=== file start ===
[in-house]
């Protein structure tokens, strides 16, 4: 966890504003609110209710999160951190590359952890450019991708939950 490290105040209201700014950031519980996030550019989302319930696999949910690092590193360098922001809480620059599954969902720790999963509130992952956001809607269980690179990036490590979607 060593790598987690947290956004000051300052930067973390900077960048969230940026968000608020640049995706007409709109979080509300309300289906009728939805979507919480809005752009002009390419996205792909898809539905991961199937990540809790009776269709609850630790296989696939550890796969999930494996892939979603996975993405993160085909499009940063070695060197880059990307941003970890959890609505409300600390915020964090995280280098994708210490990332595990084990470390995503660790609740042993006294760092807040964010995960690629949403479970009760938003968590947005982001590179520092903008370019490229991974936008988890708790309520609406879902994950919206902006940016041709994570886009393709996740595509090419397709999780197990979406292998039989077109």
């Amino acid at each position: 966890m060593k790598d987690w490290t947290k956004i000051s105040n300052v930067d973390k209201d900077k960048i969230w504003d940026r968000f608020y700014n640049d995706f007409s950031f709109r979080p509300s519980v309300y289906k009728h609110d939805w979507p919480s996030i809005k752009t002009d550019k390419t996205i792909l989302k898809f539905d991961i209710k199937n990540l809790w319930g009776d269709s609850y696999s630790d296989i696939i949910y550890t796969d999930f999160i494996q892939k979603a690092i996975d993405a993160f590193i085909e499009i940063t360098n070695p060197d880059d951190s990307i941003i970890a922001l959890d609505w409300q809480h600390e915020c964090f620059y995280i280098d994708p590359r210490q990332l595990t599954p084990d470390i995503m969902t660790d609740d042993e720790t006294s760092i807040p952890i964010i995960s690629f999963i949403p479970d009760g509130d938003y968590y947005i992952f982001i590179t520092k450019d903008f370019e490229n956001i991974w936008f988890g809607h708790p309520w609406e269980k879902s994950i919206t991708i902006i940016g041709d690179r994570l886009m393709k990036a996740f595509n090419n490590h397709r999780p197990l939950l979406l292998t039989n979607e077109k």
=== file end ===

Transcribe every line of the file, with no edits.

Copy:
[in-house]
């Protein structure tokens, strides 16, 4: 966890504003609110209710999160951190590359952890450019991708939950 490290105040209201700014950031519980996030550019989302319930696999949910690092590193360098922001809480620059599954969902720790999963509130992952956001809607269980690179990036490590979607 060593790598987690947290956004000051300052930067973390900077960048969230940026968000608020640049995706007409709109979080509300309300289906009728939805979507919480809005752009002009390419996205792909898809539905991961199937990540809790009776269709609850630790296989696939550890796969999930494996892939979603996975993405993160085909499009940063070695060197880059990307941003970890959890609505409300600390915020964090995280280098994708210490990332595990084990470390995503660790609740042993006294760092807040964010995960690629949403479970009760938003968590947005982001590179520092903008370019490229991974936008988890708790309520609406879902994950919206902006940016041709994570886009393709996740595509090419397709999780197990979406292998039989077109």
């Amino acid at each position: 966890m060593k790598d987690w490290t947290k956004i000051s105040n300052v930067d973390k209201d900077k960048i969230w504003d940026r968000f608020y700014n640049d995706f007409s950031f709109r979080p509300s519980v309300y289906k009728h609110d939805w979507p919480s996030i809005k752009t002009d550019k390419t996205i792909l989302k898809f539905d991961i209710k199937n990540l809790w319930g009776d269709s609850y696999s630790d296989i696939i949910y550890t796969d999930f999160i494996q892939k979603a690092i996975d993405a993160f590193i085909e499009i940063t360098n070695p060197d880059d951190s990307i941003i970890a922001l959890d609505w409300q809480h600390e915020c964090f620059y995280i280098d994708p590359r210490q990332l595990t599954p084990d470390i995503m969902t660790d609740d042993e720790t006294s760092i807040p952890i964010i995960s690629f999963i949403p479970d009760g509130d938003y968590y947005i992952f982001i590179t520092k450019d903008f370019e490229n956001i991974w936008f988890g809607h708790p309520w609406e269980k879902s994950i919206t991708i902006i940016g041709d690179r994570l886009m393709k990036a996740f595509n090419n490590h397709r999780p197990l939950l979406l292998t039989n979607e077109k």